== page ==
With the exception of my birth in Boston and a year-and-a-half-ish stint in Palo Alto, and then Southern California, I spent the first thirteen years of my life in an apartment building on Morningside Drive between West 119th and 120th streets. My father was a “teacher of English and Comparative Lit-er-a-ture at Columbia University.” I learned to pronounce that impressive-sounding title at the age of four, though I had no idea what it meant. When people asked me what my daddy’s job was, I’d wrap my brain and articulators around the phrase with great effort and draw it out.
I did recognize the word “Columbia,” and I knew what that was (the park where we played after school and on weekends). I also knew that he did something in an office in that campus-park.
To very smart people who study a lot, Edward Said is the “father of postcolonial studies” or, as he told me once when he insisted I was wasting my college education by taking a course on postmodernism and I told him he didn’t even know what it was:
“Know what it is, Najla? I invented it!!!”
I still don’t know if he was joking or serious.
To others, he is the author of Orientalism, the book that everyone reads at some point in college, whether in history, politics, Buddhism, or literature class. He wrote it when I was four.
As he explained once, when I pressed him to put it into simple English: “The basic concept, is that . . . historically, through literature and art, the ‘East,’ as seen through a Western lens, becomes distorted and degraded so that anything ‘other’ than what we Westerners recognize as familiar is not just exotic, mysterious, and sensual but also inherently inferior.”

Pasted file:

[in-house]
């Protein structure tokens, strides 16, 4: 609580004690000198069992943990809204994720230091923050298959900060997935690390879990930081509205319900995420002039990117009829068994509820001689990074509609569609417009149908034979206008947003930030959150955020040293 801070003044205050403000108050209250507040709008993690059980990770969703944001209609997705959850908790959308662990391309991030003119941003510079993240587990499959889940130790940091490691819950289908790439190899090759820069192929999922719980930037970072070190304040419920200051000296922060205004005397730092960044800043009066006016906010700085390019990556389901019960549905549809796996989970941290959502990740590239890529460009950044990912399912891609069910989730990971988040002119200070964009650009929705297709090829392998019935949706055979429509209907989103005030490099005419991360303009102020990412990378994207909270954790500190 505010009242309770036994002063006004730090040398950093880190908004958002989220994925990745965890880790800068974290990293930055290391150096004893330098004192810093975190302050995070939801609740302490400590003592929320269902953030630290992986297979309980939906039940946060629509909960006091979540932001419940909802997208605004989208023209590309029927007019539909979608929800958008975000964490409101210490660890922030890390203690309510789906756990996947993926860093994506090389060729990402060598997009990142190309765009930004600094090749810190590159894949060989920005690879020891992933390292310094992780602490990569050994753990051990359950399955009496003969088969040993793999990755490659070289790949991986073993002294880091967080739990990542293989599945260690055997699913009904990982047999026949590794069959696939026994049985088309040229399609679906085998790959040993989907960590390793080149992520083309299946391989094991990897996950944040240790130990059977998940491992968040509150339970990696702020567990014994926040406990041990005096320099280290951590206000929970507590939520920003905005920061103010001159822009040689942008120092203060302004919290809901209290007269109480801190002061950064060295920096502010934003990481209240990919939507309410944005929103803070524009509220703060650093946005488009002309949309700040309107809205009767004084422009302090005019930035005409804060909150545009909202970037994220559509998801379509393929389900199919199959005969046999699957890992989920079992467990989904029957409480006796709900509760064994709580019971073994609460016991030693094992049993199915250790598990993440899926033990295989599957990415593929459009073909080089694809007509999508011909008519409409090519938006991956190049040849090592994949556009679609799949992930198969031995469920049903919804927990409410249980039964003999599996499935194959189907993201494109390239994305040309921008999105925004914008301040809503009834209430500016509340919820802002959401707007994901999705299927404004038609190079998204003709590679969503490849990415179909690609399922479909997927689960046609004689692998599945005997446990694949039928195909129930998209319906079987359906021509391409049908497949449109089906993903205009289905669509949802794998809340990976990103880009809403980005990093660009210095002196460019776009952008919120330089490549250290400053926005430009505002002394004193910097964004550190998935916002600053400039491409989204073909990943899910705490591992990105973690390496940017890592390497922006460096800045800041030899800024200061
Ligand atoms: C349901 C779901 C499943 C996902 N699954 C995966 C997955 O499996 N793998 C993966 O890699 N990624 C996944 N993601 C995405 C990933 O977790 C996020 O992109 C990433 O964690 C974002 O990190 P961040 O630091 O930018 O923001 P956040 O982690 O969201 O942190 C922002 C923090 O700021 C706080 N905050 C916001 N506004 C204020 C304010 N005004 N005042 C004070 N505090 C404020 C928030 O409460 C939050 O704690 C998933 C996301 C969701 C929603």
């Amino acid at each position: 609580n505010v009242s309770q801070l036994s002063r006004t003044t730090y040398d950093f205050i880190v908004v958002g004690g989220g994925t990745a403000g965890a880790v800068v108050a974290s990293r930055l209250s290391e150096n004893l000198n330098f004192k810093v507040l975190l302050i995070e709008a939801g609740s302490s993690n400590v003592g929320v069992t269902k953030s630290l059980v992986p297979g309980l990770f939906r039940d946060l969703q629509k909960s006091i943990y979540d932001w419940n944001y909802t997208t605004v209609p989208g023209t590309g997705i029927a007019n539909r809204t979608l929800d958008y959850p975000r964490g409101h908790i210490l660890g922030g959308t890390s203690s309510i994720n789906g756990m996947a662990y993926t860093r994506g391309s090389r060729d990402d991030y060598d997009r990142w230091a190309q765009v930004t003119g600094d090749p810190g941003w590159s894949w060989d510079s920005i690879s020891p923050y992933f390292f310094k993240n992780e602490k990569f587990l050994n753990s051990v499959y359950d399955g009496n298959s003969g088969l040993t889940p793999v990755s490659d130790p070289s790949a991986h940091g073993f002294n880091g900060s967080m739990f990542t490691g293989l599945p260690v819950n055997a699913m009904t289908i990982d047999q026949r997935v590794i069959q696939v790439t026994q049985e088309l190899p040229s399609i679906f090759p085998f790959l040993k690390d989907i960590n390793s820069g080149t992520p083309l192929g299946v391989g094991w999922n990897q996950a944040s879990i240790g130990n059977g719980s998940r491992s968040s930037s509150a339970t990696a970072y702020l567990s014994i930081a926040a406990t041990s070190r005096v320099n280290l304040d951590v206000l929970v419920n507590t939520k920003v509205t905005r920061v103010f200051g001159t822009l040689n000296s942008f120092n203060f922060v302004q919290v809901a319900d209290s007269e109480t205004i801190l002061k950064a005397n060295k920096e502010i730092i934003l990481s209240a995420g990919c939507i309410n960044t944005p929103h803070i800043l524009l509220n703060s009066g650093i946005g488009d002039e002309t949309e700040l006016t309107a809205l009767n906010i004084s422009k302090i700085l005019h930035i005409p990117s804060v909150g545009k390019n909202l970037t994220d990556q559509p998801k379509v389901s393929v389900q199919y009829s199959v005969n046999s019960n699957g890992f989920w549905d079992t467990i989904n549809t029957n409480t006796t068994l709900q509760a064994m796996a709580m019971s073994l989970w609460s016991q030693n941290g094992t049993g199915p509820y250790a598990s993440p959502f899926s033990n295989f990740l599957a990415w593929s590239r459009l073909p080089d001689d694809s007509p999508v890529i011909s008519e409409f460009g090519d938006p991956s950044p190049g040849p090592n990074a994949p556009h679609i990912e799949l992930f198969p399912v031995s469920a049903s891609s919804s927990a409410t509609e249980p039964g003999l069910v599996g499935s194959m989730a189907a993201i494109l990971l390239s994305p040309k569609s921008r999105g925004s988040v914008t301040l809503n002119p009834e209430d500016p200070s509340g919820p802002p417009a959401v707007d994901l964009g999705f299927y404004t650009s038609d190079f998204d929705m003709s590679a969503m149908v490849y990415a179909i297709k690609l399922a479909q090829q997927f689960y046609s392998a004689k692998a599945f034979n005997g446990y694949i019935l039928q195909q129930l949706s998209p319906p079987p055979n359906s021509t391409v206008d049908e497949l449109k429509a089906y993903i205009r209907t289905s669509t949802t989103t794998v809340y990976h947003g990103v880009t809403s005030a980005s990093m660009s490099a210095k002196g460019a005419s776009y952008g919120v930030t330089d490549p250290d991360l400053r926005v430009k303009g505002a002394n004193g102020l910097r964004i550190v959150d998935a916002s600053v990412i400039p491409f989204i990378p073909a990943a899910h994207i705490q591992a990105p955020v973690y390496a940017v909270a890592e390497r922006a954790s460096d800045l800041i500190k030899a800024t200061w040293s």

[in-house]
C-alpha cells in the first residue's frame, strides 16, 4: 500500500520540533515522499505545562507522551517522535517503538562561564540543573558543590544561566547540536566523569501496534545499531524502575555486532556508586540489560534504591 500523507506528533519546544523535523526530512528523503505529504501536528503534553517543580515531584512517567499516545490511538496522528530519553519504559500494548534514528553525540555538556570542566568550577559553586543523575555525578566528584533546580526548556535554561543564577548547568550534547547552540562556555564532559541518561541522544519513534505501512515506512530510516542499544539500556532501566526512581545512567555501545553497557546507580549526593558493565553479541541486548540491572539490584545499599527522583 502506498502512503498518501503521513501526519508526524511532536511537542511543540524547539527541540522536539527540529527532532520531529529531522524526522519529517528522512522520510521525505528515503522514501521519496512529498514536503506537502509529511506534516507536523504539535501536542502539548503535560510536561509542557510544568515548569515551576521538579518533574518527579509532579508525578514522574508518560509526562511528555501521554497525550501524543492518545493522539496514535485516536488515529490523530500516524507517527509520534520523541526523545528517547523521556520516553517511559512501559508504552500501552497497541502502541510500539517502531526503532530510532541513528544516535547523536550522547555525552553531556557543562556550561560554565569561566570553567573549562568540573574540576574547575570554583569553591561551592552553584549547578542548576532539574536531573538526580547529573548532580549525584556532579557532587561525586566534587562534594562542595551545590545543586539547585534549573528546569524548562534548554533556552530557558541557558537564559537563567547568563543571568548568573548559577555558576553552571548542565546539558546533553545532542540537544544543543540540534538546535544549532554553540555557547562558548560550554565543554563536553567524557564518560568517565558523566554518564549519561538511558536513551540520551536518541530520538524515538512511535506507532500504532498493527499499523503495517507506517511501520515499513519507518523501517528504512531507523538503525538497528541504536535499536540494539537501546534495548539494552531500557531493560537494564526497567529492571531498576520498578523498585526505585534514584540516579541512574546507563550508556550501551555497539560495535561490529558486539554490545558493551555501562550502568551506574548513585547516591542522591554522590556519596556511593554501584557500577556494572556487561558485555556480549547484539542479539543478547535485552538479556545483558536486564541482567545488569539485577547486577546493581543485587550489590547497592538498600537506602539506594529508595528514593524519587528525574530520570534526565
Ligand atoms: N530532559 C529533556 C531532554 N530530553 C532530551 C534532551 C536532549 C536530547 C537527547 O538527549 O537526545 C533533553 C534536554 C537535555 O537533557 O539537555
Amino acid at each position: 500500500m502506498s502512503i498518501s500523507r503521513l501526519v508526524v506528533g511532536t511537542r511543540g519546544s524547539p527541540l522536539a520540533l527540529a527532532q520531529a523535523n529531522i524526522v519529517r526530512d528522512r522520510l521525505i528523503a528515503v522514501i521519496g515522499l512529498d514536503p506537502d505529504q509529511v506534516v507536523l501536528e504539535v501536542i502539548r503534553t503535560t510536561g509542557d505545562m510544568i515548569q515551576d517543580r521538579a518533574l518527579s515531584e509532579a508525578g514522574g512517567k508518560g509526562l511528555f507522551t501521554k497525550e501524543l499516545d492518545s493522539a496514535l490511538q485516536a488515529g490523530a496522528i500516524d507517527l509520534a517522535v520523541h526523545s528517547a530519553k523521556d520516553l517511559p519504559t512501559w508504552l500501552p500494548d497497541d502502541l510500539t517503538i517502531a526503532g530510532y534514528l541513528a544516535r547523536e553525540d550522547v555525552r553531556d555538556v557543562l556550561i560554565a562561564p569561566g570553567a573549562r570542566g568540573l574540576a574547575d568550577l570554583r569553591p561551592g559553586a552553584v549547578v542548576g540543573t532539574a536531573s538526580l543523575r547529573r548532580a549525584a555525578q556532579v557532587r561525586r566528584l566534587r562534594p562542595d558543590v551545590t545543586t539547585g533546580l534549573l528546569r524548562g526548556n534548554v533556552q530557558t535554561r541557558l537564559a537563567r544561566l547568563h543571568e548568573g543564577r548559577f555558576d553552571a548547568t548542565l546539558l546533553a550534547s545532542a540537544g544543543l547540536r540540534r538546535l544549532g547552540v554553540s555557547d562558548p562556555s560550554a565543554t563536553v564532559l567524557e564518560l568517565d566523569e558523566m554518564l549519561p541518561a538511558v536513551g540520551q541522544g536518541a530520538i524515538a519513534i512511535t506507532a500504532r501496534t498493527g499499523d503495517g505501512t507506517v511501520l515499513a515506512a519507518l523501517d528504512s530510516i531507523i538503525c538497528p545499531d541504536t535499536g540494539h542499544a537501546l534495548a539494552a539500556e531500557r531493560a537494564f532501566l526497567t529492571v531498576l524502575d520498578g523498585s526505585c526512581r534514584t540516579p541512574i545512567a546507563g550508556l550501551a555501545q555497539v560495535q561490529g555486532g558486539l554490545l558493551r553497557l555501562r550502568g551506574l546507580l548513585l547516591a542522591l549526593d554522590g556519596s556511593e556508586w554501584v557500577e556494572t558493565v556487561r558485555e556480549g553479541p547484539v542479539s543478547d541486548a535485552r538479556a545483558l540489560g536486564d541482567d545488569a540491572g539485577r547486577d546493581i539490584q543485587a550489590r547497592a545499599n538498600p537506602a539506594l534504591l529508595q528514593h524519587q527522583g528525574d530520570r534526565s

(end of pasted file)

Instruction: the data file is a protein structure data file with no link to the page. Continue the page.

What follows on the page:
You know, like Aladdin.
It’s mainly because of my father that people now say “Asian American” instead of “Oriental.”
To other people, he is the symbol of Palestinian self-determination, a champion of human rights, equality, and social justice. A “humanist” who “spoke truth to power.”
And then still other people insist he was a terrorist, though anyone who knew him knows that’s kind of like calling Gandhi a terrorist.
To me, he was my daddy, a dapper man in three-piece suits tailor-made in London. A cute old guy who yelled at me passionately in his weird sometimes British, sometimes American accent and then (five minutes later) forgot he had been upset; the one who brought me presents from all over the world, talked to me about Jane Eyre—my favorite book when I was twelve—and held me when I cried. He played tennis and squash, drove a Volvo, smoked a pipe, and collected pens. He was a professor. He was my father.
Reprinted by arrangement with Riverhead, a member of Penguin Group (USA) Inc., from Looking for Palestine:Growing Up Confused in an Arab-American Family by Najla Said Copyright ©2013 by Najla Said